UK investors love dividends. With good reason. In the five years to 2018, average annual returns from the FTSE 100 were flat, but this leapt to 3.9 per cent for those who re-invested their dividend income. In the 20-year period to December 2018, the FTSE 100 fell almost 3 per cent, but add in the re-invested dividends and investor total return was 81.3 per cent.
Most of the UK’s largest companies pay dividends, although a disproportionate volume of the pay outs come from just a handful of major industries. In 2020, £102bn of cash was expected to be returned to shareholders in the form of dividends, the second year on record after the bumper-returns of 2019.
Those forecasts have now been obliterated as pressure on cash flows forces company management to slash pay outs – in some cases, for the first time ever. And with dividend cuts, come share price collapses as companies crash out of income funds. The pain for investors who rely on company dividends for income is especially pressing.
With 160 years of history, the Investors Chronicle has unrivalled insight into managing your money during good times and bad. To help income investors face current challenges with clear heads, and come out of the other side with their wealth intact, we're going to be making lots of our best content free. We also have a new suite of educational content to guide and reassure those attempting to manage their money in unprecedented times. In the articles below, we attempt to help you protect your dividend income.
What’s happening to UK company dividends?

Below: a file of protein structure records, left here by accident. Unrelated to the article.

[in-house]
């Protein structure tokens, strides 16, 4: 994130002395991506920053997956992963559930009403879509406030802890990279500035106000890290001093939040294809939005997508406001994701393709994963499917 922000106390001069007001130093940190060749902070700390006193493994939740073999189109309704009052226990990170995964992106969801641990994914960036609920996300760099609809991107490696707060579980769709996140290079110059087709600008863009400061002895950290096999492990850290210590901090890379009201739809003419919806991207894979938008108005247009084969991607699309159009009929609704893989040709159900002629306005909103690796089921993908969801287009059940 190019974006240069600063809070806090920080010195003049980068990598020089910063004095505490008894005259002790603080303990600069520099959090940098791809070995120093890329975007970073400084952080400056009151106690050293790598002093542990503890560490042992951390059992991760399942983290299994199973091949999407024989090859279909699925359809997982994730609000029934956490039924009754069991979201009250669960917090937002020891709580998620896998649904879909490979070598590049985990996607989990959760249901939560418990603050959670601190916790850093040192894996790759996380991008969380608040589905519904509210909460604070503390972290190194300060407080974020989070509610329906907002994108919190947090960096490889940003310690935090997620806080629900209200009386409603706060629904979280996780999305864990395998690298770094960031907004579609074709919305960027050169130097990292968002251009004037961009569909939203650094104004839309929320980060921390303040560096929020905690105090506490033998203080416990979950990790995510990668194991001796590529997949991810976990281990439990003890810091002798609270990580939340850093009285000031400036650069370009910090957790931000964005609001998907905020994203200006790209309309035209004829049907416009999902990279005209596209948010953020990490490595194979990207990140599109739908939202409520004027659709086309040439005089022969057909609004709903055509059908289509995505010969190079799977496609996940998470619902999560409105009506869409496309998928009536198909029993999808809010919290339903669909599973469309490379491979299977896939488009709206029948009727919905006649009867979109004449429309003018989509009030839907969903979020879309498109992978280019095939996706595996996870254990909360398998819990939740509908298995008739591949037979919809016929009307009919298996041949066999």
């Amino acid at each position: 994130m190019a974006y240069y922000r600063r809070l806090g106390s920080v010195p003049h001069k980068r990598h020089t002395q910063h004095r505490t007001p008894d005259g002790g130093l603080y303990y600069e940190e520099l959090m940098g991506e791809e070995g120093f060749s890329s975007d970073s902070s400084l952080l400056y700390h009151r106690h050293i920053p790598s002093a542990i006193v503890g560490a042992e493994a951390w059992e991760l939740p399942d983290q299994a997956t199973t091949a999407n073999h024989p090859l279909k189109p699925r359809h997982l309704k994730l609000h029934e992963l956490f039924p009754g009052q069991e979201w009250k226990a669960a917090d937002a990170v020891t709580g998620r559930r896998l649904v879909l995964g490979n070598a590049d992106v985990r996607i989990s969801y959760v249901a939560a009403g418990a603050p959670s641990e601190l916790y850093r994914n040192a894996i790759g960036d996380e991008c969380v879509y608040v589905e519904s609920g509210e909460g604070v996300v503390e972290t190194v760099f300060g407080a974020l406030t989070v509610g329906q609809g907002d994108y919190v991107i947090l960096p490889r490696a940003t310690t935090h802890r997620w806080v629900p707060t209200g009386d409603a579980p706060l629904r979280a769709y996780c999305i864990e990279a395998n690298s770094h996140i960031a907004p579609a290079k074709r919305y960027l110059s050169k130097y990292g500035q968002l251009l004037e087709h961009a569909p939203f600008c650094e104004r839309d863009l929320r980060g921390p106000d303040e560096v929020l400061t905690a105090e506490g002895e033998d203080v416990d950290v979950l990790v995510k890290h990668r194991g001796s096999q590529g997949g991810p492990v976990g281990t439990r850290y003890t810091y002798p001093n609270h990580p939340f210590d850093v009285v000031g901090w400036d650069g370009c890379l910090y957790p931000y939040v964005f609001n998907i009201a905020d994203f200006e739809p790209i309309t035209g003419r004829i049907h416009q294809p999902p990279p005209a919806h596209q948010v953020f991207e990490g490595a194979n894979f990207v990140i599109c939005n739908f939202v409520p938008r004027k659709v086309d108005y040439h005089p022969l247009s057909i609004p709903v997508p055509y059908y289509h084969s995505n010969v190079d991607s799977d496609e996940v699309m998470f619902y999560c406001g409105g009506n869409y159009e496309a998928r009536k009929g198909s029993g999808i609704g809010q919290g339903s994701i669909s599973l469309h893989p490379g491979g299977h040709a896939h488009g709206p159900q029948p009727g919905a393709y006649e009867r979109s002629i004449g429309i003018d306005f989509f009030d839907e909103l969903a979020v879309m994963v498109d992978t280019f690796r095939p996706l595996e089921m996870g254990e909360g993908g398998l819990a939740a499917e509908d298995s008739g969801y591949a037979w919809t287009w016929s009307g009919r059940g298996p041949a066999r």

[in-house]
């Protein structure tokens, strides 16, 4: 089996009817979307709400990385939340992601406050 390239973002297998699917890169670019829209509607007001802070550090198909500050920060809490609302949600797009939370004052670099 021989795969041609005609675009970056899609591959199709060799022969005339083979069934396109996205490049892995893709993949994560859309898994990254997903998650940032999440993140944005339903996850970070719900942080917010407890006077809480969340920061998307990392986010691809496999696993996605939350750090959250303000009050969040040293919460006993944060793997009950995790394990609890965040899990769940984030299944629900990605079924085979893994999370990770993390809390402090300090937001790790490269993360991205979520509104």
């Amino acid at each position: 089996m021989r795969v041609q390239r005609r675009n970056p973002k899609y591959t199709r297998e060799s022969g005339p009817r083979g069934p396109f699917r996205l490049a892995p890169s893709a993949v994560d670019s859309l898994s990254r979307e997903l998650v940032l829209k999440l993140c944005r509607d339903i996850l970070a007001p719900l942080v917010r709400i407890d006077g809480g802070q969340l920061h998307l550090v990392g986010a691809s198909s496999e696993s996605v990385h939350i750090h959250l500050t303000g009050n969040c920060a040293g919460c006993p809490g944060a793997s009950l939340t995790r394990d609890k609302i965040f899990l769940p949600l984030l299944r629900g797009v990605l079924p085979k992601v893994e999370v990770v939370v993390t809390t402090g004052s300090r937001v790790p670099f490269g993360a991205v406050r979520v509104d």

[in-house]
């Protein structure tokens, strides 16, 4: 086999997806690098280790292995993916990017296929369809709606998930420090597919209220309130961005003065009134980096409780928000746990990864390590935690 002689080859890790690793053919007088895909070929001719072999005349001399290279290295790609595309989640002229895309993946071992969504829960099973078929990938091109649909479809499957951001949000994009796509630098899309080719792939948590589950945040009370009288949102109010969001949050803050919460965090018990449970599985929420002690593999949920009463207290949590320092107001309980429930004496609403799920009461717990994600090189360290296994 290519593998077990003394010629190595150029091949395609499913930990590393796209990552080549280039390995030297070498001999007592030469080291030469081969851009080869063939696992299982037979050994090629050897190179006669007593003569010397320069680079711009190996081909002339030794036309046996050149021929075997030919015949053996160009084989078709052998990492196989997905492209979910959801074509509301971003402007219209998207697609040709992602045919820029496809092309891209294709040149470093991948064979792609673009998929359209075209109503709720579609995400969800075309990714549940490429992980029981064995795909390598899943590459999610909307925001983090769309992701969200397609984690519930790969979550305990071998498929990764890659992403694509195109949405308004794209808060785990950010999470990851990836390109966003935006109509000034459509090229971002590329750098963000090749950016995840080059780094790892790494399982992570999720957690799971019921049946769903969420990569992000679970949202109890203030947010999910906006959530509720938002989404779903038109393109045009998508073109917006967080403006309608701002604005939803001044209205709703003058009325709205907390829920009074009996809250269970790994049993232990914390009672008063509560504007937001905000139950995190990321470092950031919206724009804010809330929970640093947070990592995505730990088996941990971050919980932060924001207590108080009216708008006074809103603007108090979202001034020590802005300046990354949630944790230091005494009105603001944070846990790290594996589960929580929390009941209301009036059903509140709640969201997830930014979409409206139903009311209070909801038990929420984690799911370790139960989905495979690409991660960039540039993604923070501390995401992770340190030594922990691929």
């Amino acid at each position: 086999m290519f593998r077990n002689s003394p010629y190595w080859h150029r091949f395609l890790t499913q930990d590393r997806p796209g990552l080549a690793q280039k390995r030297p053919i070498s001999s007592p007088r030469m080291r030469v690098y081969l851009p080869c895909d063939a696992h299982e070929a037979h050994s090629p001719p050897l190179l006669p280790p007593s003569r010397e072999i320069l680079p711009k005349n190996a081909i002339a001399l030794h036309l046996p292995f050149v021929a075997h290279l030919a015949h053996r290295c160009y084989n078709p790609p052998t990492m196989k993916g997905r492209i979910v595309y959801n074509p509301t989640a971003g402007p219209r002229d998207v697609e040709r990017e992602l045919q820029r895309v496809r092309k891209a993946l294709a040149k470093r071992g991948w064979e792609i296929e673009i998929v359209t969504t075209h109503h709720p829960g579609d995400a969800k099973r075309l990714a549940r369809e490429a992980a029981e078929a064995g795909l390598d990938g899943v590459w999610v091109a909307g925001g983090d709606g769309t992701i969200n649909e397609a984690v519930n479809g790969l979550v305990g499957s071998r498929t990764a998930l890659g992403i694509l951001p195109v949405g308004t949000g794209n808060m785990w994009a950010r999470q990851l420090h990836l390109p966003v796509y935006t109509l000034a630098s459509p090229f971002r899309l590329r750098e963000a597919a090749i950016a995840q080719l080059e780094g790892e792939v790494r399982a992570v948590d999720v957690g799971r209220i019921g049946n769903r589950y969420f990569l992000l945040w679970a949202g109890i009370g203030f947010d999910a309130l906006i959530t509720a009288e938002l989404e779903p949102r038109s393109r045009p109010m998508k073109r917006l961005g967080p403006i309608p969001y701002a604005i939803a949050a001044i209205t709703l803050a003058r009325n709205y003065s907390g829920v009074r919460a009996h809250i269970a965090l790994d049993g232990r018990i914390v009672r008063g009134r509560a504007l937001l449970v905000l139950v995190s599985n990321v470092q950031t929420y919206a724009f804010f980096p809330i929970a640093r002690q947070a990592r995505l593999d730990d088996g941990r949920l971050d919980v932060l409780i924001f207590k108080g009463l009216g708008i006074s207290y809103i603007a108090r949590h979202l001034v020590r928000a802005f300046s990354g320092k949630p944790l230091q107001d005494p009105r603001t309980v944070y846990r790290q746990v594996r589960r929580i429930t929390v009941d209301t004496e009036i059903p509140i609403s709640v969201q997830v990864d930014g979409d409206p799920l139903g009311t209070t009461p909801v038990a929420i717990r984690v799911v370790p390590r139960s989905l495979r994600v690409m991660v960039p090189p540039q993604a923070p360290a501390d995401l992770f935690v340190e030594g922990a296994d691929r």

Dividend cuts are coming thick and fast. The articles below can help you understand what is going on, which companies have slashed their pay outs and why.
Facing unprecedented threats to cash flow and demand, companies are cancelling or suspending their dividends en masse. Alex Newman explains what this means for your income.
In his latest column, Mark Robinson explains what is happening to UK dividends and where income alternatives might be lurking.
With cash flows under pressure, companies are facing a big challenge: maintain the dividend or preserve cash and risk further share price annihilation. James Norrington examines the dividend dilemma.
Where are safe income opportunities?
Not everyone’s dividend is in danger. Some industries remain resolute in the face of the coronavirus, while balance sheet strength is helping others maintain their pay out. We highlight some interesting income opportunities in the links below.
The tendency of investment trust shares to sell off heavily at times of market volatility also means that some equity income trusts can be picked up cheaply. Dave Baxter helps separate the reliable companies from the laggards in this article.
If any industry is in high demand at the moment, it’s healthcare. Healthcare real estate investment trusts, therefore, may offer a port in the storm for investors.
Beware impending cuts?
The dividend rout is far from over. Keep a wary eye out for the next companies and industries set for the chop in the articles below.
Amid the ongoing efforts by companies to preserve cash, few sectors have been spared from dividend cuts. Alex Newman explains the pressure on the insurers in this article.
Falling share prices means the yield on many company dividends is very high right now. But beware value traps as more dividends look set for the chop.
How might dividend cuts hurt my pension income?
While a major health emergency circles the UK, homing in on the elderly and vulnerable, the last thing people need is to fear for their income. But many retired people rely on the dividends provided by their investment portfolios. These dividends are in danger as the coronavirus-crisis puts unpreceded pressure on company cash flows.
If the Covid-19 crisis teaches investors anything, it should be that asset markets can suffer spectacular falls in value. James Norrington’s article can help mitigate the fallout for retirement savings.
Many people's financial security in later life has been thrown into question following sharp drops in the value of pension funds, as markets plummet due to the coronavirus crisis. Mary McDougall explains more here.
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